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Taking Quick Aim Against Snipers


Just over a year ago, the head of the Pentagon's esteemed research agency called an urgent staff meeting. Snipers in Iraq were killing U.S. soldiers. Often, troops in noisy Humvees didn't even know they were being shot at until someone was hit, said Tony Tether, director of the Defense Advanced Research Projects Agency. So could DARPA's famous brainiacs concoct an inexpensive system to spot incoming bullets instantly and pinpoint where they came from? If the system saved just one life, it would be worth it, Tether told the group.

So began a crash project that not only has saved lives but also offers larger lessons about technology development. Research teams in France, Canada, and elsewhere have developed bullet-tracking systems. But the Pentagon wanted one capable of functioning on the move and cheap enough and small enough to place on many vehicles, enabling troops to return fire quickly.

It wasn't an easy task. "It's hard to innovate on command -- it takes a certain breed of craziness," explains Robert G. "Tad" Elmer, president of BBN Technologies in Cambridge, Mass., which succeeded in building the system. In this case, it required a tough deadline, a team approach, extensive feedback from the troops, and new ideas. As an improved version of the system now undergoes its final tests, it also illustrates how the demands of war are a powerful spur to progress.

A longtime DARPA research and development contractor and builder of the precursor of the Internet, BBN had won a DARPA contest for a cruder stationary bullet-detecting system in 1997. So when Tether issued his challenge, DARPA called BBN. Could the company create a system that worked on the move? In 60 days? And deliver 50 working units? The answers, recalls BBN Chief Technologist Steve Milligan, were "yes, yes, and can we call you back Monday morning?"

By Monday, Milligan thought it was possible, and on Nov. 17, 2003, BBN signed the contract with DARPA. The company's researchers knew that the physics was straightforward. Like supersonic airplanes, bullets create shock waves -- mini-sonic booms -- as they speed through the air. So if engineers arrange seven microphones like the spines of a sea urchin, a shock wave from a bullet will hit each microphone at a slightly different time, like a wave lapping against different pebbles on a beach. By measuring those time differences, it's possible to calculate the trajectory.

As it turned out, "it was much harder than we thought it would be," says Milligan. Not only is the math difficult, but the system also had to work in the cacophony of urban warfare, including echoes from shots -- and do it on the move.

The first step was hastily assembling the seven-microphone array and a van full of electronic equipment over the Thanksgiving weekend and driving down to Quantico Marine base in Virginia for a week of collecting data from actual shooting. The conditions were horrible -- "snowy, freezing, and rainy," recalls DARPA Program Manager Karen Wood. Once it had hundreds of shots' worth of data, BBN's team tackled the software. It was Milligan who came up with the breakthrough, recalls Wood, employing programs known as genetic algorithms. These start out with equations that offer potential solutions, then mutate them repeatedly, like evolution on fast-forward. Ultimately, a solution emerges that fits the observed data almost perfectly. "We can run what amounts to thousands of generations in a fraction of a second," says Milligan.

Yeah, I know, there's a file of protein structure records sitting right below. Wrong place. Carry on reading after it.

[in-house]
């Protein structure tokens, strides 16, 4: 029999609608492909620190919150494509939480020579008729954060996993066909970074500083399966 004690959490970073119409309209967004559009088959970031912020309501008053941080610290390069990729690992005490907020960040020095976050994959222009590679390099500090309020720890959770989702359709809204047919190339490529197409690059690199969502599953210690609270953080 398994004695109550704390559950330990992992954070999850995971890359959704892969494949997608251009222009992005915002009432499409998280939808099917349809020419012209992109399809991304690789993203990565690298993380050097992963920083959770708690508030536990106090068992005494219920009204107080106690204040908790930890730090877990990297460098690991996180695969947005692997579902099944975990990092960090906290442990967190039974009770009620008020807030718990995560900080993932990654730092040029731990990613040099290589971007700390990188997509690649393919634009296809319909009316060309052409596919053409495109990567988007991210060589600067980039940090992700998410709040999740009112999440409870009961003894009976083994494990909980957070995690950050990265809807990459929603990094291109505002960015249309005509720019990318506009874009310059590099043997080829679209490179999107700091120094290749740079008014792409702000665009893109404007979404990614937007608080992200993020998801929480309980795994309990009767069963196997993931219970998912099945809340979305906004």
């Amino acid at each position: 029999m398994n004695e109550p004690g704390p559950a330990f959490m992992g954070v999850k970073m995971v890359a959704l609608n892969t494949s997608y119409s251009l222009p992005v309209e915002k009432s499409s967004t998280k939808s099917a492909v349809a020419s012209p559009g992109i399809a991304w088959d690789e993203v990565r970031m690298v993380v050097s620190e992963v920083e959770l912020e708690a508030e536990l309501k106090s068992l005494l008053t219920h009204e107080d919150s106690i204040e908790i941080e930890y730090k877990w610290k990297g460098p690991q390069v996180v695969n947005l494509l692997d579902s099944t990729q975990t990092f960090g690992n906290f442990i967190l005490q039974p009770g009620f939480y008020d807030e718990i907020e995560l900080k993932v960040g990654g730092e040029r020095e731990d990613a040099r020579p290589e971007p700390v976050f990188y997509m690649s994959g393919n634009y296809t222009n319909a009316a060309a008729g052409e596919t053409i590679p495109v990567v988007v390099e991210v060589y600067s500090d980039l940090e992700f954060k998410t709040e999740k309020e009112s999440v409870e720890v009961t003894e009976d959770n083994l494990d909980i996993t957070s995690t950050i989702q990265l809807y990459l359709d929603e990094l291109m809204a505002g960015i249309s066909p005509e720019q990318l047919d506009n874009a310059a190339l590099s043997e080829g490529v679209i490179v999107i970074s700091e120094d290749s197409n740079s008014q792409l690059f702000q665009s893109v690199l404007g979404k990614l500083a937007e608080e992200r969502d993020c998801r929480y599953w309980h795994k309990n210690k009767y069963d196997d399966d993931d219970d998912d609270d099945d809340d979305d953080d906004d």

Then his team romped around Cambridge in a pair of Humvees to tune the system so that it wasn't fooled by normal urban bangs and jolts. They cajoled suppliers into making special production runs of key components. And everyone pitched in to screw and solder 50 units together.

BBN missed the deadline by just six days. By early March, 40 of the systems, dubbed Boomerang, were installed on vehicles in Iraq. They did save lives, but there were glitches. The biggest problem was that radio signals confused the units. Marines also thought the array was too big a target.

So the company went back to the drawing board to create an improved Boomerang. Engineers shrank the array to one-third of its former size, shielded the unit from radio interference, improved the display, and added networking capabilities and the ability to tell soldiers the elevation and range of a sniper, in addition to just the direction. In December, the new version sailed through radio interference testing. In the first week in January, it passed a durability test. The week after, it aced the performance tests. "I had no idea we were going to end up being as successful as we were," Wood says.

The next step will be building a set of Boomerangs to help the troops. And as the needs of war push the development of technology, the longer-term plans are more ambitious. Linking Boomerangs together in a wireless network will substantially extend their range. Similar systems might help defend helicopters. And there are plans to combine sniper systems with the ability to fire back, as in a Navy/Marine project called Gunslinger. One vision is a completely robotic vehicle capable of patrolling city streets, spotting and responding to any snipers in its path. It all demonstrates how rapid innovation amid the urgency of war can protect soldiers in the combat zone.

By John Carey in Arlington, Va.


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